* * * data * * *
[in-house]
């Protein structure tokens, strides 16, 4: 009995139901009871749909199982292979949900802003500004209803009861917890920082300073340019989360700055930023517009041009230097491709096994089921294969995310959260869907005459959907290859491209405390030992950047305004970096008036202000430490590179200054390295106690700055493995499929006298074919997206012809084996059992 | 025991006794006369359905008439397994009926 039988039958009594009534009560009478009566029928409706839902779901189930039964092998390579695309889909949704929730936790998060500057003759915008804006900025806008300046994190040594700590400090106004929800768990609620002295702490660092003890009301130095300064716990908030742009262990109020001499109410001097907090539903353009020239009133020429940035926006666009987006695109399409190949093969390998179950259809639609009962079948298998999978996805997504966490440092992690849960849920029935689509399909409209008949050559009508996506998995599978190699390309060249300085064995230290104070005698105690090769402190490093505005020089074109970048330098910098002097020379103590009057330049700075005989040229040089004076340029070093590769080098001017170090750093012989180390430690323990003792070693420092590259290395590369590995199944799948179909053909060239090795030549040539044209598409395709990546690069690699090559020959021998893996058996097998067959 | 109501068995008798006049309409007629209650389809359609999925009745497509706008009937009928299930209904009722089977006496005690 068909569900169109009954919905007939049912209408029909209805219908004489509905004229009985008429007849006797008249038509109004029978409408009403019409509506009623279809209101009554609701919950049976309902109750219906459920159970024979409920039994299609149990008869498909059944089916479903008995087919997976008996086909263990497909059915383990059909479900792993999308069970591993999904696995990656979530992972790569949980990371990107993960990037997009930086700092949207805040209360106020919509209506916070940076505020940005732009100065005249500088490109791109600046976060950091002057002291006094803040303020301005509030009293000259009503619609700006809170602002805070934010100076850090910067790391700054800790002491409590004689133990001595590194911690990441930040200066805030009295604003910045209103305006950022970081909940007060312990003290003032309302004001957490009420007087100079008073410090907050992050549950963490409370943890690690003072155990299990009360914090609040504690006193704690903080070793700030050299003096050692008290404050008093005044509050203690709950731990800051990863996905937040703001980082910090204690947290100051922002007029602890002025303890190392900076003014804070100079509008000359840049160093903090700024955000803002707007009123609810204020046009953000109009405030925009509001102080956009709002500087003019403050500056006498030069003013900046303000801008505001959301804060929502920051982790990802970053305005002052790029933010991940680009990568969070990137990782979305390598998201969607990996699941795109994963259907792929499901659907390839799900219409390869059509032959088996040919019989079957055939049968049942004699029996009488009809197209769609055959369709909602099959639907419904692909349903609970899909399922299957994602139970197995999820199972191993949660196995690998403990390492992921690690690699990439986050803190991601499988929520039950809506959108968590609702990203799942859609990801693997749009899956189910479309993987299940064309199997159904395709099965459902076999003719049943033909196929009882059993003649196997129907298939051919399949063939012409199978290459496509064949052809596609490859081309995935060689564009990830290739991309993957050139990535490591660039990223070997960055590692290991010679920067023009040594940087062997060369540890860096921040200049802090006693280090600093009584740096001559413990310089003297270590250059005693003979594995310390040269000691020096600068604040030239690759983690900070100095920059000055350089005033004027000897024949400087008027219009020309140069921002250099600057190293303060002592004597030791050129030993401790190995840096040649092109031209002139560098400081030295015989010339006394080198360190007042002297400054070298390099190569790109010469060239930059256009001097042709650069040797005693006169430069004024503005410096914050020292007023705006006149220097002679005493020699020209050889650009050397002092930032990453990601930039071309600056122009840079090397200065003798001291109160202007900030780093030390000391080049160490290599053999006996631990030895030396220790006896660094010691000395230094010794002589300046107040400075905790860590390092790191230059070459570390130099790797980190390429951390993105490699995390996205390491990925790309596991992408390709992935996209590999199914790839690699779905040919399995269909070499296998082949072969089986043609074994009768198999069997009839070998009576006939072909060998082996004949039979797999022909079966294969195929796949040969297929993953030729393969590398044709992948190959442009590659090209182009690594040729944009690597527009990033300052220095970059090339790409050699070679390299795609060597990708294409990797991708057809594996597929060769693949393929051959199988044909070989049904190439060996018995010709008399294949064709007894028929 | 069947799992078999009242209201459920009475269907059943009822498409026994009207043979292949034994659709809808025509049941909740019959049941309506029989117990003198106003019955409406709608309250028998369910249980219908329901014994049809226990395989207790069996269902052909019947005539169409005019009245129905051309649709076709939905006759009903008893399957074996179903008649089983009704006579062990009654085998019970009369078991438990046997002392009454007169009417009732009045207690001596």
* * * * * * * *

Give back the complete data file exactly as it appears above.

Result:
[in-house]
């Protein structure tokens, strides 16, 4: 009995139901009871749909199982292979949900802003500004209803009861917890920082300073340019989360700055930023517009041009230097491709096994089921294969995310959260869907005459959907290859491209405390030992950047305004970096008036202000430490590179200054390295106690700055493995499929006298074919997206012809084996059992 | 025991006794006369359905008439397994009926 039988039958009594009534009560009478009566029928409706839902779901189930039964092998390579695309889909949704929730936790998060500057003759915008804006900025806008300046994190040594700590400090106004929800768990609620002295702490660092003890009301130095300064716990908030742009262990109020001499109410001097907090539903353009020239009133020429940035926006666009987006695109399409190949093969390998179950259809639609009962079948298998999978996805997504966490440092992690849960849920029935689509399909409209008949050559009508996506998995599978190699390309060249300085064995230290104070005698105690090769402190490093505005020089074109970048330098910098002097020379103590009057330049700075005989040229040089004076340029070093590769080098001017170090750093012989180390430690323990003792070693420092590259290395590369590995199944799948179909053909060239090795030549040539044209598409395709990546690069690699090559020959021998893996058996097998067959 | 109501068995008798006049309409007629209650389809359609999925009745497509706008009937009928299930209904009722089977006496005690 068909569900169109009954919905007939049912209408029909209805219908004489509905004229009985008429007849006797008249038509109004029978409408009403019409509506009623279809209101009554609701919950049976309902109750219906459920159970024979409920039994299609149990008869498909059944089916479903008995087919997976008996086909263990497909059915383990059909479900792993999308069970591993999904696995990656979530992972790569949980990371990107993960990037997009930086700092949207805040209360106020919509209506916070940076505020940005732009100065005249500088490109791109600046976060950091002057002291006094803040303020301005509030009293000259009503619609700006809170602002805070934010100076850090910067790391700054800790002491409590004689133990001595590194911690990441930040200066805030009295604003910045209103305006950022970081909940007060312990003290003032309302004001957490009420007087100079008073410090907050992050549950963490409370943890690690003072155990299990009360914090609040504690006193704690903080070793700030050299003096050692008290404050008093005044509050203690709950731990800051990863996905937040703001980082910090204690947290100051922002007029602890002025303890190392900076003014804070100079509008000359840049160093903090700024955000803002707007009123609810204020046009953000109009405030925009509001102080956009709002500087003019403050500056006498030069003013900046303000801008505001959301804060929502920051982790990802970053305005002052790029933010991940680009990568969070990137990782979305390598998201969607990996699941795109994963259907792929499901659907390839799900219409390869059509032959088996040919019989079957055939049968049942004699029996009488009809197209769609055959369709909602099959639907419904692909349903609970899909399922299957994602139970197995999820199972191993949660196995690998403990390492992921690690690699990439986050803190991601499988929520039950809506959108968590609702990203799942859609990801693997749009899956189910479309993987299940064309199997159904395709099965459902076999003719049943033909196929009882059993003649196997129907298939051919399949063939012409199978290459496509064949052809596609490859081309995935060689564009990830290739991309993957050139990535490591660039990223070997960055590692290991010679920067023009040594940087062997060369540890860096921040200049802090006693280090600093009584740096001559413990310089003297270590250059005693003979594995310390040269000691020096600068604040030239690759983690900070100095920059000055350089005033004027000897024949400087008027219009020309140069921002250099600057190293303060002592004597030791050129030993401790190995840096040649092109031209002139560098400081030295015989010339006394080198360190007042002297400054070298390099190569790109010469060239930059256009001097042709650069040797005693006169430069004024503005410096914050020292007023705006006149220097002679005493020699020209050889650009050397002092930032990453990601930039071309600056122009840079090397200065003798001291109160202007900030780093030390000391080049160490290599053999006996631990030895030396220790006896660094010691000395230094010794002589300046107040400075905790860590390092790191230059070459570390130099790797980190390429951390993105490699995390996205390491990925790309596991992408390709992935996209590999199914790839690699779905040919399995269909070499296998082949072969089986043609074994009768198999069997009839070998009576006939072909060998082996004949039979797999022909079966294969195929796949040969297929993953030729393969590398044709992948190959442009590659090209182009690594040729944009690597527009990033300052220095970059090339790409050699070679390299795609060597990708294409990797991708057809594996597929060769693949393929051959199988044909070989049904190439060996018995010709008399294949064709007894028929 | 069947799992078999009242209201459920009475269907059943009822498409026994009207043979292949034994659709809808025509049941909740019959049941309506029989117990003198106003019955409406709608309250028998369910249980219908329901014994049809226990395989207790069996269902052909019947005539169409005019009245129905051309649709076709939905006759009903008893399957074996179903008649089983009704006579062990009654085998019970009369078991438990046997002392009454007169009417009732009045207690001596």